We use our phone for so many things. We no longer need to ask for directions or pull out our credit card to make purchases. All the information we need to access in our day to day life can be found in the microchips of our smartphones. It is often said that if you can think of something, then there is probably an app for that—and in many cases that is the truth.
While some people's reliance on cellphones can result in unhealthy behaviors, such as staring at Facebook or playing Candy Crush for hours every day, it is possible that in some cases a smartphone could actually save lives. Especially when it comes to addiction. There are a number of apps that have been developed to assist people in recovery when they may be having a rough day. And in some cases recovery apps may be the difference between someone picking up a drink or getting to a 12-Step meeting.
In response to the American opioid epidemic, a crisis stealing 78 lives in this country every day due to overdose, the Food and Drug Administration (FDA) is calling on app developers to create a naloxone application for smartphones, CNN. This week, the agency announced a competition to see who could develop the best app; the 2016 Naloxone App Competition began yesterday and will conclude on November 7.
In case you are not familiar with naloxone, a drug sold under the brand name Narcan, it is a drug that can reverse the potentially deadly effects of an opioid overdose. In recent years, naloxone has proven to be invaluable—saving lives every day of the week. Across the country, first responders carry the drug so that it can be administered as quickly as possible—in the event of an overdose, time is of the essence. In many states, you no longer need a prescription from a doctor to acquire the life-saving overdose antidote; which means that addicts, their friends and family can have the drug on hand in case of an emergency.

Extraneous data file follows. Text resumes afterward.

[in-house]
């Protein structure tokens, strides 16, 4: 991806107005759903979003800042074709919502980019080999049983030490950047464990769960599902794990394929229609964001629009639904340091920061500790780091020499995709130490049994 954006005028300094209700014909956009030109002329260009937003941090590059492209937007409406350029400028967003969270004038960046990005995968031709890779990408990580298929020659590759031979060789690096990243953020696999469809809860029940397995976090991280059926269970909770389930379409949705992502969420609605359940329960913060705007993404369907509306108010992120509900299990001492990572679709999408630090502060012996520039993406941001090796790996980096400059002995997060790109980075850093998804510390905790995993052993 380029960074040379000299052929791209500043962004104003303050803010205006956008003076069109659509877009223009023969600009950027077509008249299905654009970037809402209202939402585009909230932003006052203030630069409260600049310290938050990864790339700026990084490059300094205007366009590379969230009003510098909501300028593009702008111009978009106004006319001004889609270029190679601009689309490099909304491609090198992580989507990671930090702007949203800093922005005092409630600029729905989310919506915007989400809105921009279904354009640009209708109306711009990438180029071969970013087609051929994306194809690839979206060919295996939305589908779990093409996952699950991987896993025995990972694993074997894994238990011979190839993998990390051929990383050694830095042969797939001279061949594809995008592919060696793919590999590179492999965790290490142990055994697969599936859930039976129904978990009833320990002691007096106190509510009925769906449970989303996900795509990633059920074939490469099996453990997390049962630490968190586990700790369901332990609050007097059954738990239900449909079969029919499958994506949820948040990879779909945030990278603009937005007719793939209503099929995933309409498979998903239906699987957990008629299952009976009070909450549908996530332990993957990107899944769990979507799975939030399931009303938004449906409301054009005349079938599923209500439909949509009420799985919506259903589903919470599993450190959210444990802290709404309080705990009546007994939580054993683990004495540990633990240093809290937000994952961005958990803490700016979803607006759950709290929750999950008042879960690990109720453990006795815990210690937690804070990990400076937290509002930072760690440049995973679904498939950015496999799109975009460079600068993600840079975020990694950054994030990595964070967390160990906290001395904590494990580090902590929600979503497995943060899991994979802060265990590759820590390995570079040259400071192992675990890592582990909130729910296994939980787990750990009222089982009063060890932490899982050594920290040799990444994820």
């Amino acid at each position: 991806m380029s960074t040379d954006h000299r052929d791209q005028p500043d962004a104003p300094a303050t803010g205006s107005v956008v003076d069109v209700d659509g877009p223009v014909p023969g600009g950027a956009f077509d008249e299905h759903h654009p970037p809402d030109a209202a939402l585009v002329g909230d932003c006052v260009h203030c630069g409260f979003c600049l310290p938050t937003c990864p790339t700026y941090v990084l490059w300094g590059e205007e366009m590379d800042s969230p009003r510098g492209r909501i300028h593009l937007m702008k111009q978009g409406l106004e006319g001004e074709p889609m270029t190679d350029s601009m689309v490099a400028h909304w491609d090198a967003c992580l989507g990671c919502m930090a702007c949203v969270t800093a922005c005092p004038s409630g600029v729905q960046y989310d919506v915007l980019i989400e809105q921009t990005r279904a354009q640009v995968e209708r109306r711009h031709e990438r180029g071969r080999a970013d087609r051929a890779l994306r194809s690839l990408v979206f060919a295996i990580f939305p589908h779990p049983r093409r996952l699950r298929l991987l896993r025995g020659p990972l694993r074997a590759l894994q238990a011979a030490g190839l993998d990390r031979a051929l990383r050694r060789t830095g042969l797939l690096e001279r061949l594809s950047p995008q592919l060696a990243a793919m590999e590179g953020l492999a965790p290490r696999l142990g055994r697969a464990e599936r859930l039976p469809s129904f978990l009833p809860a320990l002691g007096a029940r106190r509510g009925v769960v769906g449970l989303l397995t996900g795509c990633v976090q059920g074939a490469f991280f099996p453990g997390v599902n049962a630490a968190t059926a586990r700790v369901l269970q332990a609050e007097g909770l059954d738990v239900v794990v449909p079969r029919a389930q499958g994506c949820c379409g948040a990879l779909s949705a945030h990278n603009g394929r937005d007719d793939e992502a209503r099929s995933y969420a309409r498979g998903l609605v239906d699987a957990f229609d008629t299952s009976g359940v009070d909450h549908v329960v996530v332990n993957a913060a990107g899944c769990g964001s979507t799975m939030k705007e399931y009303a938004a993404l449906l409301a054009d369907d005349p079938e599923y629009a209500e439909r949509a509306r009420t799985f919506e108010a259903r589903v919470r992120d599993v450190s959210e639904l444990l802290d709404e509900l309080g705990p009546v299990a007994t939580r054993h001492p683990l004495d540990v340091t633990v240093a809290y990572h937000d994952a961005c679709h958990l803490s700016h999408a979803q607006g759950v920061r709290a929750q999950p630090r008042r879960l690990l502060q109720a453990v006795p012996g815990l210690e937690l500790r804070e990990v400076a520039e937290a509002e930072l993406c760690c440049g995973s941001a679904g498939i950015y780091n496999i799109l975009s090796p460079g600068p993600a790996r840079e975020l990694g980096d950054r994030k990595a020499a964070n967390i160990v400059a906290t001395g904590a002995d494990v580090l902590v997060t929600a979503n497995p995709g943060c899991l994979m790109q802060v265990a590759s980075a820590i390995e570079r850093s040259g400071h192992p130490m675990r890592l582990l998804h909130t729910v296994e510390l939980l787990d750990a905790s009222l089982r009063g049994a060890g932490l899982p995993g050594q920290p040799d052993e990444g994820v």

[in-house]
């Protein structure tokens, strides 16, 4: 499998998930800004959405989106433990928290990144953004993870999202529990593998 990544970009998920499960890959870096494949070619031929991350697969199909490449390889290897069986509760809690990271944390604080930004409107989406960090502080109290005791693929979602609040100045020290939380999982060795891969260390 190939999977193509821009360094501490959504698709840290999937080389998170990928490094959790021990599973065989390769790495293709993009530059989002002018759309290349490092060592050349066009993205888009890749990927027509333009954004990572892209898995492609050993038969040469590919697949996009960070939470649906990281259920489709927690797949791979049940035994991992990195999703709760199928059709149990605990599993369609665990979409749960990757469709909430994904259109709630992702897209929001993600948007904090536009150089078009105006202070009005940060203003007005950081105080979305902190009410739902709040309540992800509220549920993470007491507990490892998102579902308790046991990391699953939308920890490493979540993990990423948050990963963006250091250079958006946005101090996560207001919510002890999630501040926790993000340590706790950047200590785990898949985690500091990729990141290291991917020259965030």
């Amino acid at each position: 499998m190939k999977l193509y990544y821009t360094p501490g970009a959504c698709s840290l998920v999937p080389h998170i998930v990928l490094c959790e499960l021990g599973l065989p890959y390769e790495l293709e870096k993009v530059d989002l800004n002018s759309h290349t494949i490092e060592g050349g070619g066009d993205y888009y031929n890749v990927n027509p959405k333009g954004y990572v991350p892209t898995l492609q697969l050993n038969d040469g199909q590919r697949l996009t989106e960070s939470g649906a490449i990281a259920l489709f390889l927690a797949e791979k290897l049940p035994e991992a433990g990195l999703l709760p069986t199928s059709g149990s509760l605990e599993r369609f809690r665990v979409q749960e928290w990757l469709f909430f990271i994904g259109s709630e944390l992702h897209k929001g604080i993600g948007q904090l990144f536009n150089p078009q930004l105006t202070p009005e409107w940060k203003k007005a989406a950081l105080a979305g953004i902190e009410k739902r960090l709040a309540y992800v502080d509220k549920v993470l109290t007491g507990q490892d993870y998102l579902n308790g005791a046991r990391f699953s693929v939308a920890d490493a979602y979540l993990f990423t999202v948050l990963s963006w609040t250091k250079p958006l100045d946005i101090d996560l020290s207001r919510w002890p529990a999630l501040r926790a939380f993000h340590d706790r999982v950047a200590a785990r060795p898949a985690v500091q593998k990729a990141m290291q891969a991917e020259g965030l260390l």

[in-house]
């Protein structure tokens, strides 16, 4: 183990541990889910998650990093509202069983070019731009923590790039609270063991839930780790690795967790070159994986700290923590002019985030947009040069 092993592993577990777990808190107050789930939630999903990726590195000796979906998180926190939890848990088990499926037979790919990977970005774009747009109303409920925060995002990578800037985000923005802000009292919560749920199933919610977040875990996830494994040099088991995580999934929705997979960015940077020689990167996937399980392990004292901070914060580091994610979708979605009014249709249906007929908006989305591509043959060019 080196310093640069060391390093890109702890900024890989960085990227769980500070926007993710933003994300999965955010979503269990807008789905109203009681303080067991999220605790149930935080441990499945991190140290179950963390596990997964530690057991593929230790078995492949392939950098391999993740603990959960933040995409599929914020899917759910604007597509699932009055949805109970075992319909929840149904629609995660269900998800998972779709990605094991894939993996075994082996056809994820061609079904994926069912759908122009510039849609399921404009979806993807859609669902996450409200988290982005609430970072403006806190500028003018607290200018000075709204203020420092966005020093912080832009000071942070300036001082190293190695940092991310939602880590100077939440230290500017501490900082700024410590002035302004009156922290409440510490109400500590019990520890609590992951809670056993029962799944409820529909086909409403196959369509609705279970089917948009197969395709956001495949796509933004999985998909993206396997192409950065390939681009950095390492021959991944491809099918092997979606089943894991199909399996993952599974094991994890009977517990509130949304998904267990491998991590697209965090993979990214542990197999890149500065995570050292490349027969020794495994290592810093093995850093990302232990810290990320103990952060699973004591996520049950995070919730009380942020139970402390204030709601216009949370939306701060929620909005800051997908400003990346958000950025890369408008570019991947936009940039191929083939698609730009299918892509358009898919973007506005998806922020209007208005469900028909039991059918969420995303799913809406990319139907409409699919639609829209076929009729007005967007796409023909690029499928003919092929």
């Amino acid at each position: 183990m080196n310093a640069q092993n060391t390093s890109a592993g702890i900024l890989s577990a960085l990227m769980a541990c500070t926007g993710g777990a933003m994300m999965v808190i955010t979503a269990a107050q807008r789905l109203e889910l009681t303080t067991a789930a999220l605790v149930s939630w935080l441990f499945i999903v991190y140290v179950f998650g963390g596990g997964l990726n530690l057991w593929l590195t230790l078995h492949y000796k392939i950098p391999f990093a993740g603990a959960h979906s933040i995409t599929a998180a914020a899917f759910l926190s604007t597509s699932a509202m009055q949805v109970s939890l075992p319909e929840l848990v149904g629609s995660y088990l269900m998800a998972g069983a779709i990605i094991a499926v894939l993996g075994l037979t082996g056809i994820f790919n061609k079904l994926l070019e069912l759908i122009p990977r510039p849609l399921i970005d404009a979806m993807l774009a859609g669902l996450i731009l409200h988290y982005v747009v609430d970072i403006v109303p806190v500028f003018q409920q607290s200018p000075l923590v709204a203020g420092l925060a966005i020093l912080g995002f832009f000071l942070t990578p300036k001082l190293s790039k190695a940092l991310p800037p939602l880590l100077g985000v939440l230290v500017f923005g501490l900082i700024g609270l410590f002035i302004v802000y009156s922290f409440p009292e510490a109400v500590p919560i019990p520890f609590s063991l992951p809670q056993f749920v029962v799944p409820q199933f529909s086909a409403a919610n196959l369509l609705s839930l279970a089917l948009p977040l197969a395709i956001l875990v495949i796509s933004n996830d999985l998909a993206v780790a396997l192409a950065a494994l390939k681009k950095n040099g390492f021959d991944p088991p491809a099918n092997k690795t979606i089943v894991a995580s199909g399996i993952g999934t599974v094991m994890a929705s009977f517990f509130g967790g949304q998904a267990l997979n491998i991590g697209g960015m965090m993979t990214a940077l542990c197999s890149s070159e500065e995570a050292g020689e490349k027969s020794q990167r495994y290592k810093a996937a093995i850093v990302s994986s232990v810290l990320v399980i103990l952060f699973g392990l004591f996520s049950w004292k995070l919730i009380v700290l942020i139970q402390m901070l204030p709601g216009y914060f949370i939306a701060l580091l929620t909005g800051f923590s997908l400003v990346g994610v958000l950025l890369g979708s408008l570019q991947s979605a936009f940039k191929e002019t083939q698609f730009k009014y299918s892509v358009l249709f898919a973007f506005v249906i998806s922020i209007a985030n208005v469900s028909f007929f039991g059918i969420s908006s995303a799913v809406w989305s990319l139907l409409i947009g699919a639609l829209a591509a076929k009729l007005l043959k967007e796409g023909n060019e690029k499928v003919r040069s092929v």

The FDA is looking for an app that will inform people in need of a naloxone kit, where they can find it in their proximity, according to the article. The app would also alert people who are carrying naloxone that someone nearby is experiencing an overdose.
"With a dramatic increase in the number of opioid overdose deaths in the US, there's a vital need to harness the power of new technologies to quickly and effectively link individuals experiencing an overdose ... with someone who carries and can administer the life-saving medication," said FDA Commissioner Dr. Robert Califf.
Everyone is welcome to submit an app to the FDA.